Dr. Win the War
In the days after Pearl Harbor, President Franklin Roosevelt found it necessary to make clear that he, and America, had turned a page. "Dr. New Deal," he said, has been replaced by "Dr. Win the War."
That's not a bad way to look at the State of the Union address that President Obama delivered tonight. During the first two years of his presidency, with his party controlling, more or less, both houses of Congress, he was able to enact some long-overdue progressive reforms. That was the New Deal part of his presidency (or, at least his first term). Tonight, with his ability to enact any more such reforms clearly gone, he championed a different set of policies, more appropriate to a nation at war -- an economic war, that is.
It's been apparent for several years that America's economic edge has slipped -- to the point that, by some measures, it's no longer an edge at all. Tonight's, however, was the first major address by an American president to acknowledge that fact. We rank ninth among the nations, Obama said, in the percentage of our young people with college degrees. Our roads, rails, airports and Internet lag behind those in Europe, South Korea and, in some cases, China. And while he didn't specify programs in talking about how to remedy all this (the specificity will come next month, when he delivers his budget), he was very clear that it will take increased public investment in research, education and infrastructure to restore America's edge.
These investment proposals will be central to his, and his party's, disputes with Republicans over the next two years. They will argue, as Rep. Paul Ryan did tonight in the official Republican rebuttal speech, that it's really just more government spending. But Obama has introduced the element of international competitiveness into the dispute. We're in an economic competition, he said, and on this point, he knows the American people agree with him. As in our previous contests with other nations, he argues, we need to invest resources to win.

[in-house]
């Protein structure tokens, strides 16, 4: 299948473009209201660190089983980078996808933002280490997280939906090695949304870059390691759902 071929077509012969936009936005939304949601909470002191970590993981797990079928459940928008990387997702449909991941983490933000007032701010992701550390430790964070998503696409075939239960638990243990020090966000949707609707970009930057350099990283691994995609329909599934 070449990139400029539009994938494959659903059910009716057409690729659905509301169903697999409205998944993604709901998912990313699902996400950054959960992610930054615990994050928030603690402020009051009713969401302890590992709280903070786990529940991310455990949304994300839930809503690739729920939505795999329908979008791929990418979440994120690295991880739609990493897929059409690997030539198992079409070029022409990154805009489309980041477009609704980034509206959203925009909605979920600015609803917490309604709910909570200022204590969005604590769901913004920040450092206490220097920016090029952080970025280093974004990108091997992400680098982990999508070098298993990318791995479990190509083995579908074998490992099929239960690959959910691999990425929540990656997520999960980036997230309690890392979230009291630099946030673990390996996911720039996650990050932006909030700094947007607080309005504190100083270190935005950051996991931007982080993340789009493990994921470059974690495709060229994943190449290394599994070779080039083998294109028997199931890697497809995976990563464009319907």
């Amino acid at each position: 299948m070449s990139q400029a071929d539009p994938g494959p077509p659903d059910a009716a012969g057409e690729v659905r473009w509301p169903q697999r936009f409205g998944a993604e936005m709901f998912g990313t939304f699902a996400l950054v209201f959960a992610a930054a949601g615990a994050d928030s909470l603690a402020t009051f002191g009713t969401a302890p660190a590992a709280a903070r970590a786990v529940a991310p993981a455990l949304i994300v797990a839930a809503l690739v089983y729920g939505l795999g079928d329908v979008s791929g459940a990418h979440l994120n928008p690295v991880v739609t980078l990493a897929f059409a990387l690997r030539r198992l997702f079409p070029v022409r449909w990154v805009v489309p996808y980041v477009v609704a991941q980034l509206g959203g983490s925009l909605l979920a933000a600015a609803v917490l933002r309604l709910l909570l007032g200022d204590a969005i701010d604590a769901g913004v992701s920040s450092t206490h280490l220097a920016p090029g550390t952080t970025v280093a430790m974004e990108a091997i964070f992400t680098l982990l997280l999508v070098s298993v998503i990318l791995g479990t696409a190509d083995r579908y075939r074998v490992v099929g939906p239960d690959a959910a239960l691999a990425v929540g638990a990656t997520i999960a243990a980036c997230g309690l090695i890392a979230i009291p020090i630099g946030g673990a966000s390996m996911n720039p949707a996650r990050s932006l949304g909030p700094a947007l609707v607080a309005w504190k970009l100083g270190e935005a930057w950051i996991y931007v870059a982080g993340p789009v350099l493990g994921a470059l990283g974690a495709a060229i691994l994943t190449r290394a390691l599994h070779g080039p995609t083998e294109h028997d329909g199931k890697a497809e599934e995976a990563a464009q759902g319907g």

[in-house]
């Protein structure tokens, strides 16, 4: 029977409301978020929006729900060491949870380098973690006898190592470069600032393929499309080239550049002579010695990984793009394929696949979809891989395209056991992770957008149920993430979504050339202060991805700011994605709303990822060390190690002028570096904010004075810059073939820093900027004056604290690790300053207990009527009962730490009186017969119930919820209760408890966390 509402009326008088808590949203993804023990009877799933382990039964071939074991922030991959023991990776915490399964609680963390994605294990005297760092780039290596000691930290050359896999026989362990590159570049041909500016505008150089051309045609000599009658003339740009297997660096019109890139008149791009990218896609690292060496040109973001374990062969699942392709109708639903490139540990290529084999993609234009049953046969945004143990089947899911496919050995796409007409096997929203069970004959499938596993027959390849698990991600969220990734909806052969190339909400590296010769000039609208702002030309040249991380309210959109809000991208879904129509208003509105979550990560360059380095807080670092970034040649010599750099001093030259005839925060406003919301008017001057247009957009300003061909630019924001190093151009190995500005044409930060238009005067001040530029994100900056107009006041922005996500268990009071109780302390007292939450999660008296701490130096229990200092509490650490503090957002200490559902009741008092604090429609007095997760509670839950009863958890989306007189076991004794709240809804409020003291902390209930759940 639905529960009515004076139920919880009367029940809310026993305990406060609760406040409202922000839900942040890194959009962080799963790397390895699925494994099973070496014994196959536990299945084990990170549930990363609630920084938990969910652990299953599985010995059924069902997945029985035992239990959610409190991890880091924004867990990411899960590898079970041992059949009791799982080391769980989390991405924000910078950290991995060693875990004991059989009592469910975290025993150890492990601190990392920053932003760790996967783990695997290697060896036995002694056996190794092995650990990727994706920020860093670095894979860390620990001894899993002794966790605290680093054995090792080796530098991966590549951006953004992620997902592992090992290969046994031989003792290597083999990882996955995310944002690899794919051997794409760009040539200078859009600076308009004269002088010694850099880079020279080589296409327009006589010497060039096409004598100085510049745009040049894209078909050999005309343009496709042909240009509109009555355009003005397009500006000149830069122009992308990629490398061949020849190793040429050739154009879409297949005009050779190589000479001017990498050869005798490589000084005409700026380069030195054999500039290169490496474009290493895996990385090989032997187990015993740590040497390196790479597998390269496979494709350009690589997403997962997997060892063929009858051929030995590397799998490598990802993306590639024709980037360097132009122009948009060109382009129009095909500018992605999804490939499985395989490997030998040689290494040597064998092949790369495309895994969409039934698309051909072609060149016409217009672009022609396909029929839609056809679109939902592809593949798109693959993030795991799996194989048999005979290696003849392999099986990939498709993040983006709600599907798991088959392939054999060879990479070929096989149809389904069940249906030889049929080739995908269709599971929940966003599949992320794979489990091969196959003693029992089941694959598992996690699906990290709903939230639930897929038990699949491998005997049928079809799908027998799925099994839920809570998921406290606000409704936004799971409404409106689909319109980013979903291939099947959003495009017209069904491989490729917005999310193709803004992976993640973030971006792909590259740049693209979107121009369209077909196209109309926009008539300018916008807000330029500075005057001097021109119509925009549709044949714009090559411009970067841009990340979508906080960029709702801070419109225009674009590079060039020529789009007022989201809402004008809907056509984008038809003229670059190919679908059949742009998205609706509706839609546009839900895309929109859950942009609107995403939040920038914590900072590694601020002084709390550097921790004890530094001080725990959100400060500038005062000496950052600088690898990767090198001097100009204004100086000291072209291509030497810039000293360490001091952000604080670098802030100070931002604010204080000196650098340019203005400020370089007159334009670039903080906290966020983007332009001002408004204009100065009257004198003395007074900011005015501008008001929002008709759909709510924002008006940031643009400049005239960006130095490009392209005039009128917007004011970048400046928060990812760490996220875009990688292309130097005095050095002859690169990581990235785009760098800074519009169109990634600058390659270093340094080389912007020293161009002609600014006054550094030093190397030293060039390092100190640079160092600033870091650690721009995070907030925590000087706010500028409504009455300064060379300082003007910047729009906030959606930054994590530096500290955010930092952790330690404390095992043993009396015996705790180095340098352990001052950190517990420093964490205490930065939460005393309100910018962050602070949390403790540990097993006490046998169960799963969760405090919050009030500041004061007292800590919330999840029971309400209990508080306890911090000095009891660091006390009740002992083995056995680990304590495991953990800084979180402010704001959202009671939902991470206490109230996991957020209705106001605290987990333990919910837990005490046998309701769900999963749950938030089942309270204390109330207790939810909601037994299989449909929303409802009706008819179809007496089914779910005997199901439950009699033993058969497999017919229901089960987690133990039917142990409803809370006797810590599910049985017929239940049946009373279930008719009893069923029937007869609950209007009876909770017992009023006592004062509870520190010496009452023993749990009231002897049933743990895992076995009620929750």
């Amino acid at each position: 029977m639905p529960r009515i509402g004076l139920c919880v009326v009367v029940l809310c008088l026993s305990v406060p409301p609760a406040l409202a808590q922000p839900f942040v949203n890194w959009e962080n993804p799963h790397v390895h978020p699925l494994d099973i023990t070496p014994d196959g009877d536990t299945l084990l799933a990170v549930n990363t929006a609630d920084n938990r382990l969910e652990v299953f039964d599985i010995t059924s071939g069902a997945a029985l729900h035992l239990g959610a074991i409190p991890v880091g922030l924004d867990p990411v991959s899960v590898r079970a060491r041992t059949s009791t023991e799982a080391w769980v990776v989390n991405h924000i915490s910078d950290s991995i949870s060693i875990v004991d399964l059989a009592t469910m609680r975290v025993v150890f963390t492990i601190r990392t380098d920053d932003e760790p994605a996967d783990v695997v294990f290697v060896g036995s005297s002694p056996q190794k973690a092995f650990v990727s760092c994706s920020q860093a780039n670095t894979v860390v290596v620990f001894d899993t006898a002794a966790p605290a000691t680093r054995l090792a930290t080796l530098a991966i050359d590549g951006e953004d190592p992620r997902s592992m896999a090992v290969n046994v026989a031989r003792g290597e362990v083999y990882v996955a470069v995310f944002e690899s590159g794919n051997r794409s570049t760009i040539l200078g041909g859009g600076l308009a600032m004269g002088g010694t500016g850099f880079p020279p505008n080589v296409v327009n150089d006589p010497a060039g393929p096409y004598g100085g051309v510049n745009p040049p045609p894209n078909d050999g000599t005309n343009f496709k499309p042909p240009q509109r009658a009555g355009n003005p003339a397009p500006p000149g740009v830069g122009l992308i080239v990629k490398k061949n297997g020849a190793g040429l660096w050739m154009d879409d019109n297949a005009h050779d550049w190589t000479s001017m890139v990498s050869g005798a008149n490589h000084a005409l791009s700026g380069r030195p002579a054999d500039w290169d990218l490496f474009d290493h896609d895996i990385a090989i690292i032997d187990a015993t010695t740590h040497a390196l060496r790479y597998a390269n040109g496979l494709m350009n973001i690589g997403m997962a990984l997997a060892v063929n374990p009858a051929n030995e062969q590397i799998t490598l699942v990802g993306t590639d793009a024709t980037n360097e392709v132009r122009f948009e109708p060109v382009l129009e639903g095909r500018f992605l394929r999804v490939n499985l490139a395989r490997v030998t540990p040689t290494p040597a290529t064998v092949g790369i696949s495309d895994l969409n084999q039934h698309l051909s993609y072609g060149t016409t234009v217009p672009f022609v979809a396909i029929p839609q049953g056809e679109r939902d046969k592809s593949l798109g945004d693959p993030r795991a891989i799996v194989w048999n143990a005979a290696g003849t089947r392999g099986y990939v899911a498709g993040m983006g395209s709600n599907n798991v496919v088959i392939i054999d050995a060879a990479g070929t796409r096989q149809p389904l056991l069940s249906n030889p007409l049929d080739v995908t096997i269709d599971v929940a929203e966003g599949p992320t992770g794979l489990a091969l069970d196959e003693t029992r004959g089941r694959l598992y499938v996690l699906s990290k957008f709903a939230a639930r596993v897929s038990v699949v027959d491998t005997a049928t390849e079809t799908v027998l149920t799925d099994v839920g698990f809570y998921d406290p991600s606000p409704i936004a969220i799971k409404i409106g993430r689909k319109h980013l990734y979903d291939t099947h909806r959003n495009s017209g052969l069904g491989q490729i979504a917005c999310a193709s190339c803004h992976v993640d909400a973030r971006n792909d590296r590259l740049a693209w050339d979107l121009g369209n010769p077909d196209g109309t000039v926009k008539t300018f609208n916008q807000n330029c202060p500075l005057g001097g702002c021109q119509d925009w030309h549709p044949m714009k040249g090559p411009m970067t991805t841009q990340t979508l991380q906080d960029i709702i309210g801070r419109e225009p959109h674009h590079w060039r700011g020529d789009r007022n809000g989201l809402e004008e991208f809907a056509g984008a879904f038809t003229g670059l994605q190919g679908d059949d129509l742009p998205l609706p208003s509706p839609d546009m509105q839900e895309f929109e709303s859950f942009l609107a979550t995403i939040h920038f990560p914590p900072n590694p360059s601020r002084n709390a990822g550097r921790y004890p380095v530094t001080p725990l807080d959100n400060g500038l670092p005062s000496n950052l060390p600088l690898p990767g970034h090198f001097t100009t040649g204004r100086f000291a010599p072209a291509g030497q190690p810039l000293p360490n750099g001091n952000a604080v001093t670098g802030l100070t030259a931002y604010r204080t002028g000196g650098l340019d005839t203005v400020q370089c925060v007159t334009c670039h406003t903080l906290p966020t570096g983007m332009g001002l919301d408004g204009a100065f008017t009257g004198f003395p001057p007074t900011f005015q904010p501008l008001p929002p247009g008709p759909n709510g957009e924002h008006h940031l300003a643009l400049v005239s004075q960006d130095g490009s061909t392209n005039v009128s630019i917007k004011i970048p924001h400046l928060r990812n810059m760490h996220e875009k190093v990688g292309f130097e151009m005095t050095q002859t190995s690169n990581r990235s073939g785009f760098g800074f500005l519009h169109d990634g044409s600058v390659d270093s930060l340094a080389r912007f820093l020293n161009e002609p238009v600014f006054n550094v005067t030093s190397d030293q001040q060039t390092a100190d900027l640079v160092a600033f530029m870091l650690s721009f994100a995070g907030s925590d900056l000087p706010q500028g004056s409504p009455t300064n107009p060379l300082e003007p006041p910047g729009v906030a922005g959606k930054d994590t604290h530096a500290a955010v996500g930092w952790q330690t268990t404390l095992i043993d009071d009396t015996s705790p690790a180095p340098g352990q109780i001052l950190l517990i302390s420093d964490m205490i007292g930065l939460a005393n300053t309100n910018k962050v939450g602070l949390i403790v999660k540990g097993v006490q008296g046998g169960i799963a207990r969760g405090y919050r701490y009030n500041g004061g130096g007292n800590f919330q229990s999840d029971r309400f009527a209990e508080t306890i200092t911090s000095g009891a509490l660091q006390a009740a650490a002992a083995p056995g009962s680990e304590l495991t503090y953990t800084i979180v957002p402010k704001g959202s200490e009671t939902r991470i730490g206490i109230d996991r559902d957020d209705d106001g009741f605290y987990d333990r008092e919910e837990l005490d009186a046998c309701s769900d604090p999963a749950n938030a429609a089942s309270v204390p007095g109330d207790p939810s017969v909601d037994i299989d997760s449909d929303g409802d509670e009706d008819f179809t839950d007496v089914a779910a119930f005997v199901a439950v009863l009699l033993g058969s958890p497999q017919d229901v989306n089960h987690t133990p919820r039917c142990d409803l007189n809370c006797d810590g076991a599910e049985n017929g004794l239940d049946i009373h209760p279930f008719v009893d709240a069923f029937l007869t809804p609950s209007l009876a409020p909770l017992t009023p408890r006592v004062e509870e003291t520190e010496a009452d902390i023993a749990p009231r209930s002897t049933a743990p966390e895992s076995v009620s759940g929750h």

By nationalizing his case for investment -- we invest to recapture America's economic edge -- Obama takes his case against the Republicans' war on government to a level where they can't really follow. Anyone who knows anything about U.S. economic history knows that the
federal government 's investment in building canals, rails and public schools was why America entered the 20th century prepared to lead the world. (Today's Republicans are heirs to the antebellum Southerners who weren't interested in building canals, rails and public schools, which is a major reason the South lost the Civil War.) Anyone who knows American economic history also knows that the Navy developed radio and the Defense Department came up with the Internet. Obama has packaged his program in the American traditions of doing big things and making the public investments that have given the nation its economic primacy.
Whether his new emphasis on investment, along with restructured corporate taxes, will actually impel our multinational corporations to produce their goods at home is by no means clear, as I argue in my op-ed column on tomorrow's page. But by claiming the high ground of bolstering the nation's economic standing in its competition with other rising lands, he makes the Republicans' one-note campaign to diminish the government look as counterproductive and altogether scatter-brained as it actually is. The Republicans are playing politics. Obama is fighting a war.
| January 25, 2011; 11:31 PM ET
Categories: Meyerson | Tags: Harold Meyerson
Save & Share: Previous: Obama's State of the Union Address reframed the debate
Next: SOTU sells big government with American exceptionalism